Eurozone crisis: Newcomer Estonia urges austerity
Estonian Prime Minister, who adopted a conservative fiscal policy and successfully reduced Estonia’s public deficit by 14.1 percent last year, calls for stronger discipline inside the eurozone.As the eurozone struggles with a crippling debt crisis Estonia, which will adopt the currency next year, is urging the single currency bloc to heed Tallinn's example of fiscal responsibility.
With its 2009 public debt totalling just 7.2 percent of gross domestic product (GDP), the Baltic state of 1.3 million people boasts the lowest level in the entire 27-member European Union.
In stark contrast, Italy's 2009 public debt reached an EU and eurozone-record 115.8 percent of Gross Domestic Product, way above the official 60 percent limit, according to recent Bank of Italy figures.
Moreover, the centre-right government of Prime Minister Andrus Ansip claims reserves of 11.7 percent of GDP.
Estonia: shining example of sustainable spending
So Estonia is set to be the eurozone's shining example of sustainable spending when it formally adopts the currency on 1 January 2011.
"We believe in conservative fiscal policy here in Estonia," Ansip told a group of foreign journalists in Tallinn recently.
"We don't want to borrow money at our central government from our children and grandchildren -- everybody has to pay his bills himself," he said.
And he insisted that "stronger discipline inside the eurozone will be good for the entire European Union."
In the drive to tackle the economic crisis and to switch to the euro, Ansip's government slashed public spending as the global slump battered Estonia's export-driven economy.
Eurozone members are required to hold their annual public deficits -- the shortfall between revenues and spending by central and local government -- to 3.0 percent of GDP or lower.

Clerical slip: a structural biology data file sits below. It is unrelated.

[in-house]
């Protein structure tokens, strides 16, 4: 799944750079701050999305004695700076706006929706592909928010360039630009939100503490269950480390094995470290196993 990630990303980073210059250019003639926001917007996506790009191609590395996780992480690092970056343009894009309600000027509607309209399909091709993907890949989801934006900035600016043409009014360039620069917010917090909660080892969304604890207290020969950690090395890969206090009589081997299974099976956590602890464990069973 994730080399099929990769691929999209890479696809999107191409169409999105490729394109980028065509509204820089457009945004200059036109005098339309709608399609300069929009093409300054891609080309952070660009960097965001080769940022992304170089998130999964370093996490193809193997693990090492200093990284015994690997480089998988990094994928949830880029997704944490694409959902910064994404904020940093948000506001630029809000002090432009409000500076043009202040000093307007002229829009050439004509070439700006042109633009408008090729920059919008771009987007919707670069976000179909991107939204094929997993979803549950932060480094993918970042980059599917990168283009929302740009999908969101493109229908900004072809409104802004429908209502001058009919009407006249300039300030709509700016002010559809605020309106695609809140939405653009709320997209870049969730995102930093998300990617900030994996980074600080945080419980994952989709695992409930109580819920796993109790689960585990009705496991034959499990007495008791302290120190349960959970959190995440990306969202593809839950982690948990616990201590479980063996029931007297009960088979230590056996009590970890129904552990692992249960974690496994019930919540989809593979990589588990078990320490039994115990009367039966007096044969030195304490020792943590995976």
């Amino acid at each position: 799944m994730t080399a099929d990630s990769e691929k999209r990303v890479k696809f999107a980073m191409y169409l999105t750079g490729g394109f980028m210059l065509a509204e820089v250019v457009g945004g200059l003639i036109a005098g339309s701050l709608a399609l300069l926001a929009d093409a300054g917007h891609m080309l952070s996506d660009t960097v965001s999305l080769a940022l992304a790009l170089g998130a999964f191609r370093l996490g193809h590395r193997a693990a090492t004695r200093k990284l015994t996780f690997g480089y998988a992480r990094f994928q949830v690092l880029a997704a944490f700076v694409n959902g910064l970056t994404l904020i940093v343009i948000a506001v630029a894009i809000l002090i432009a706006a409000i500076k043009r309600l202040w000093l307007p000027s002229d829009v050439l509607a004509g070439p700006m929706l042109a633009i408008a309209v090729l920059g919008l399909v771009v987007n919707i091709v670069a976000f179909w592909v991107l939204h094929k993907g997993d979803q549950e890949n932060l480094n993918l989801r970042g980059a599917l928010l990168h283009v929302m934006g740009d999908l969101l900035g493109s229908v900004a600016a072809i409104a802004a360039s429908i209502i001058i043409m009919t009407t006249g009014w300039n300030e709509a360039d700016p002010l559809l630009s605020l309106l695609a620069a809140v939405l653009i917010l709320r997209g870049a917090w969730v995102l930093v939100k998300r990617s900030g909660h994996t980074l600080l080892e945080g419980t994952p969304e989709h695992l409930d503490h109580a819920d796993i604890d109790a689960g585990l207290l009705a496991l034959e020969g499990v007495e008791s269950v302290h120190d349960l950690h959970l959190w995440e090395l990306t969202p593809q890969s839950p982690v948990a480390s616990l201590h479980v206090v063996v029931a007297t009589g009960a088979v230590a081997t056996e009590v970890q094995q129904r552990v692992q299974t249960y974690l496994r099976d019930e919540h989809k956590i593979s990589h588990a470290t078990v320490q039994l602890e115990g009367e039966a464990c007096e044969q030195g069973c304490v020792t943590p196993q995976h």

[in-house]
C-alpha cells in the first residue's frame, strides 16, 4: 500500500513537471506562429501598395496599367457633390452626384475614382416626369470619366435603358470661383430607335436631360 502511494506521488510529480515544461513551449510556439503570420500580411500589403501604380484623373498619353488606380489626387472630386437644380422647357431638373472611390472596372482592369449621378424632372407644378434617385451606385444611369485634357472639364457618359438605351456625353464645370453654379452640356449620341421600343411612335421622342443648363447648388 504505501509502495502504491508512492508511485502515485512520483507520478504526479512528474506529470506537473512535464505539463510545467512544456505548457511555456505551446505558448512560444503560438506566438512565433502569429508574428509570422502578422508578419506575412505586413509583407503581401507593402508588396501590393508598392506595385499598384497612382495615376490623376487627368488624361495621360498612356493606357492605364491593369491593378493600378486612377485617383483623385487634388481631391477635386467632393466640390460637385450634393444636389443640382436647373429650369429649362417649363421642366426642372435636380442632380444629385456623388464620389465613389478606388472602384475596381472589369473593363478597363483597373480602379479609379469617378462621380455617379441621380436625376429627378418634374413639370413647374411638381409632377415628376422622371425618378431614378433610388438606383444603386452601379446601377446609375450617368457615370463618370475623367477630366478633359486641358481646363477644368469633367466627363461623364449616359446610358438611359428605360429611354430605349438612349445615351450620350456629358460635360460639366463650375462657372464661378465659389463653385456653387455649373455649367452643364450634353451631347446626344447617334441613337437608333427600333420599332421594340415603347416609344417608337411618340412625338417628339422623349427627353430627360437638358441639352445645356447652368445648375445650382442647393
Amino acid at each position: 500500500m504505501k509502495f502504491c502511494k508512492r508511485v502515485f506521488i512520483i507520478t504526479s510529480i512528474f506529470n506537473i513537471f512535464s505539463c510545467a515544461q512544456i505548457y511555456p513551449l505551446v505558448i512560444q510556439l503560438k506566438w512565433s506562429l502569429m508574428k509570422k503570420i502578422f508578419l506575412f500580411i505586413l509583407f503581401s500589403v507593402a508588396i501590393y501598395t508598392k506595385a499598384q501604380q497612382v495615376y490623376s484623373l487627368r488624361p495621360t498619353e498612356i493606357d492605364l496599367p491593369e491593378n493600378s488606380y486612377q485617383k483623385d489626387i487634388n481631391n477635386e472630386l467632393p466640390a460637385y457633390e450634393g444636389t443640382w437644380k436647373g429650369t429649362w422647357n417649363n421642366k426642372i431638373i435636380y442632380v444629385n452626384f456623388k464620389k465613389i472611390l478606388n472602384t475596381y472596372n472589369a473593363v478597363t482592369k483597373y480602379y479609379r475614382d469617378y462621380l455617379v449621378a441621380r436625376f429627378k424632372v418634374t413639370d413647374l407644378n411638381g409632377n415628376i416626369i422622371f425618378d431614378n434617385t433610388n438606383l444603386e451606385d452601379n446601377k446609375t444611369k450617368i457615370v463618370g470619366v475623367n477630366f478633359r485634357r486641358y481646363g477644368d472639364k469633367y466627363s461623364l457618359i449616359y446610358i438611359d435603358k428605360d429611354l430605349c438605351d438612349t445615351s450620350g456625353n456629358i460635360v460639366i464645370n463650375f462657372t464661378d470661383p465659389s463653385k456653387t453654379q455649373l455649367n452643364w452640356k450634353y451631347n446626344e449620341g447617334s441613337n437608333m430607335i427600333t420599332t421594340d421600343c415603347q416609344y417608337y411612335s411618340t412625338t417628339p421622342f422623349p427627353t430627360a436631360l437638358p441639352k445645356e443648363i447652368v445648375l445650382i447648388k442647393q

The latest EU estimates show that this year Estonia will come in at 2.4 percent, a level most European countries can only dream of.
Last year, the public deficits of eurozone members Greece and Ireland hovered near 14 percent of GDP.
After shrinking by 14.1 percent in 2009, the Bank of Estonia and most analysts expect Estonia's economy to expand one percent in 2010.
International ratings agency Standard & Poor's recently raised Estonia's long-term sovereign credit rating to A from A-, reflecting its eurozone accession.
It praised Ansip's government for "a series of aggressive consolidation measures, both on the expenditure and revenue sides."
Estonia: euro will boost trade
Estonia will be the 17th member in the 27-member European Union to use the euro and the third ex-communist state to make the switch, after Slovenia and Slovakia.
Despite the eurozone's debt woes, Estonia's leaders are betting the euro will bring both savings and fresh investment.
Currently, 70 percent of foreign direct investment (FDI) in Estonia are made in euros and 70 percent of its exports go to other EU states.
So the authorities are confident the switch to the euro will boost the sagging economy and help ease joblessness that spiked to 19.8 percent in the first quarter of 2010.
Despite feeling the pinch of austerity measures needed to meet eurozone criteria, Estonians are cautiously optimistic about having the euro in their pockets.
A recent opinion poll found 47 percent favoured the euro over 41 percent who wanted to keep the kroon.
Shopping for shoes in a swish central Tallinn mall, architecture student Maria Framann said the euro would be a boon to the economy.
But she is also sorry that the kroon -- a symbol of Estonia's post-1991 independence from the Soviet Union -- will soon be a thing of the past.
"It's uncomfortable for Estonians because we have to give up our kroons which we're quite attached to but this is nothing compared to the good the euro will bring for our economy, for trade," she said.
Mary Sibierski / AFP / Expatica